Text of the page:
Trying to stay safe in a mass shooting and overcome the fear generated

The boy had sleepless nights and complained of headaches and stomachaches. When asked what would make it better, he said talking about the parade might help.

He suspected someone might be shooting at balloons, which explained the loud bang. He asked if parades always end like this. And he was eager to see the stitches in Jaffe’s hand as she removed the bandage.

He wanted to know if the shooter had been caught and he wanted to know his name.

“We answered all of his questions, and then he wanted to talk to his grandma, so we FaceTimed her and he asked the same questions,” Jaffe said.

After a conversation with her son’s pediatrician, she also delays therapy for the time being.

“I can’t believe I have to explain what a Sagittarius is to my son,” Jaffe said. “I can only hope this is the only mass shooting he will ever be a part of.”

Older children in Highland Park told therapists and parents they imagined one day witnessing a mass shooting, but felt safe at the parade.

“What I expressed was that they were more nervous at school and felt more prepared if something happened at school,” said Moravek, the college psychologist. “But they didn’t feel prepared at the parade and were shocked that something happened there.”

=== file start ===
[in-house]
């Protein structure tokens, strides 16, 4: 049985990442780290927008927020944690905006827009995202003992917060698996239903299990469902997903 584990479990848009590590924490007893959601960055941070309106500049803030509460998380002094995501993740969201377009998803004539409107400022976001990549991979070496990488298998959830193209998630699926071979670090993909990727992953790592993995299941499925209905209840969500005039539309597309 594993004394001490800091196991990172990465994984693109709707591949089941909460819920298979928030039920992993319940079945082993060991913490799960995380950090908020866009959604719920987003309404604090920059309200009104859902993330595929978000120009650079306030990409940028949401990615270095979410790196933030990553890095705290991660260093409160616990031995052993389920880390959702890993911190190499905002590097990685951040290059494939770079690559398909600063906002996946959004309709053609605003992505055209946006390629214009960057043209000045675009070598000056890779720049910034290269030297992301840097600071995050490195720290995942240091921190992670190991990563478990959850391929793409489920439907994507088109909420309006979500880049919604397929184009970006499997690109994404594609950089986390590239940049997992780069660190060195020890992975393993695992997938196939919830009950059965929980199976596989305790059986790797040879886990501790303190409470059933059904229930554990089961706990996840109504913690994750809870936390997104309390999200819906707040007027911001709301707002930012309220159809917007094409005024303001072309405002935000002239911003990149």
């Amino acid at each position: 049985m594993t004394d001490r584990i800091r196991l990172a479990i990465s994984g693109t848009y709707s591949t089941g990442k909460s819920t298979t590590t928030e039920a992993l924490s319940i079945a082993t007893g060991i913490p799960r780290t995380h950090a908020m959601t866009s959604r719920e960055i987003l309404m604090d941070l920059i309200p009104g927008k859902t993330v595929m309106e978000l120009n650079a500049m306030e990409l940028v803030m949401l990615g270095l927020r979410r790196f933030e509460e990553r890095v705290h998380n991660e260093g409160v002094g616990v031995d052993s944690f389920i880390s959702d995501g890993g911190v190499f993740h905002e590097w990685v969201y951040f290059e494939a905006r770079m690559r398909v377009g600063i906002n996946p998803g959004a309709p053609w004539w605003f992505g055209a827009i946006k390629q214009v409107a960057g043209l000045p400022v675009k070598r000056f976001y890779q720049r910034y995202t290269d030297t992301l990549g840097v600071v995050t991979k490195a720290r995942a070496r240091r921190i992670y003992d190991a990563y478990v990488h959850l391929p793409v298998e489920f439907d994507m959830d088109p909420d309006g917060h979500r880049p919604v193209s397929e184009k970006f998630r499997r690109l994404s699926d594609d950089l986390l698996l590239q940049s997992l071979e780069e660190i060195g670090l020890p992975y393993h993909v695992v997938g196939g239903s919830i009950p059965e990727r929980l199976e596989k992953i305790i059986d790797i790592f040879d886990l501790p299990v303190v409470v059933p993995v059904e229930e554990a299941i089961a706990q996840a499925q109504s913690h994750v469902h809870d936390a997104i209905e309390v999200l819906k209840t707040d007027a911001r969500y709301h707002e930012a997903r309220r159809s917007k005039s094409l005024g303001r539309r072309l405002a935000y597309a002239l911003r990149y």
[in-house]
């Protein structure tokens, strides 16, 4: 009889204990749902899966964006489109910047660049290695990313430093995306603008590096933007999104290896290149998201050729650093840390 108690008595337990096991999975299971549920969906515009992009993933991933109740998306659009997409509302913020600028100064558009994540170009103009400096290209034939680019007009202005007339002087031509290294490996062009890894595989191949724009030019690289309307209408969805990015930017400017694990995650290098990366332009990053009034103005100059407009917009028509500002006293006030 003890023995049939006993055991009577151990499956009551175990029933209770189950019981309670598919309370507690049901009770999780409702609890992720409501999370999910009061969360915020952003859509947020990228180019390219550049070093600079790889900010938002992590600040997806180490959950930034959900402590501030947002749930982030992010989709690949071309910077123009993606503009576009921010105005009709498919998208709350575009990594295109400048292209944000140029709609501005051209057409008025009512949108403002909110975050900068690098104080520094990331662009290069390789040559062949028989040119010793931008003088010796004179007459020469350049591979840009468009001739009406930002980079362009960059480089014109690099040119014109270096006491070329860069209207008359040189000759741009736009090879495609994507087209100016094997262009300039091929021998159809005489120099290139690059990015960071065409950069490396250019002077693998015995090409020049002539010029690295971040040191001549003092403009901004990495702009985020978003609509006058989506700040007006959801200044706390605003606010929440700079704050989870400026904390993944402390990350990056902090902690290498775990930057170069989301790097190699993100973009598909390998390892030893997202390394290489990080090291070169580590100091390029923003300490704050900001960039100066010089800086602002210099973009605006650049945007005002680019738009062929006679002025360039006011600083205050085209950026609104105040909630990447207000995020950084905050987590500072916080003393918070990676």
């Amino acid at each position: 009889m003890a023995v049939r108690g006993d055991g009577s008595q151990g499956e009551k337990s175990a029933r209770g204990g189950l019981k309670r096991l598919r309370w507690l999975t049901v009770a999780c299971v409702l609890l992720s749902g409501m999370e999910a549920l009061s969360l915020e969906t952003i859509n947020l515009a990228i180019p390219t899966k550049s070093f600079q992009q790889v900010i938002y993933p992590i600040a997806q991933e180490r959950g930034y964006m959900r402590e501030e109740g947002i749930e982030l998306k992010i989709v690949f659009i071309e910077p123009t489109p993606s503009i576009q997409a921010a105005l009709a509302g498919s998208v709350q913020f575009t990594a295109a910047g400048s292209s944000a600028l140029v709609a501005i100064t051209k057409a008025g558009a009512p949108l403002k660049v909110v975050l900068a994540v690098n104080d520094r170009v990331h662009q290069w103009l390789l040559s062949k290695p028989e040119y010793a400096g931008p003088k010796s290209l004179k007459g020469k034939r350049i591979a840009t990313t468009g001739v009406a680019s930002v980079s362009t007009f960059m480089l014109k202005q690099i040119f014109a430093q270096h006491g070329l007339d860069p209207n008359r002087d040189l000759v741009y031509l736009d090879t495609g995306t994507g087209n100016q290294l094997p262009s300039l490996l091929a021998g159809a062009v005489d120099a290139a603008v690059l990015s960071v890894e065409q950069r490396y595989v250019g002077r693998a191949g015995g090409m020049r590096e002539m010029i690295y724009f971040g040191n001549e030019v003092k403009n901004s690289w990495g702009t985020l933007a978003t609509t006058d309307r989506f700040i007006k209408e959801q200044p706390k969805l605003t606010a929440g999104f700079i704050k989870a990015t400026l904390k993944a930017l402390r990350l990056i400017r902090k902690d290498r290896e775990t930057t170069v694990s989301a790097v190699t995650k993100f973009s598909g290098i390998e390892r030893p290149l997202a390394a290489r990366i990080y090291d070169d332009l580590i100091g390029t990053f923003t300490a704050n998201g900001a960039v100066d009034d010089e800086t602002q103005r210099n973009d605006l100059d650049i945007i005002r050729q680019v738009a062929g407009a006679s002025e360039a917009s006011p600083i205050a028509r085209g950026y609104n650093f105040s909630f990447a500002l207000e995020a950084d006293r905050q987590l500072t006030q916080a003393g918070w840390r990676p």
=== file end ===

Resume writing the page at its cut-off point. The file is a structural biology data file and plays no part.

Jaffe said an FBI investigator who interviewed her said other victims and witnesses described the middle and high school students at the parade immediately after the attack as the most competent, identifying appropriate cover and shelter and the route point.

School counselors have advised parents to watch out for symptoms like eating disorders and a lack of motivation for activities that once excited their children. Many of the students and parents have expressed a desire to advocate for gun control measures as an outlet for their emotions and have asked the advisers how they can get involved politically, Moravek said.

Gun control was an important factor in keeping the Marks family in Illinois during the pandemic, Michelle said. They considered returning to their home state of Texas. But she said they couldn’t reconcile Texas gun culture and comparatively lax gun control laws with the values ​​they wanted to instill in their sons.

“I grew up Texan and used to be proud of it, but the world has changed,” she said. “Is it ironic that we decided to stay in Illinois and this is happening? Yes. There is no place in this country where you can get away from it.”

https://www.washingtonpost.com/nation/2022/07/09/children-july-4-counseling-highland-park/?utm_source=rss&utm_medium=referral&utm_campaign=wp_national Teens and children deal with the aftermath of gunfights in Highland Park

James Brien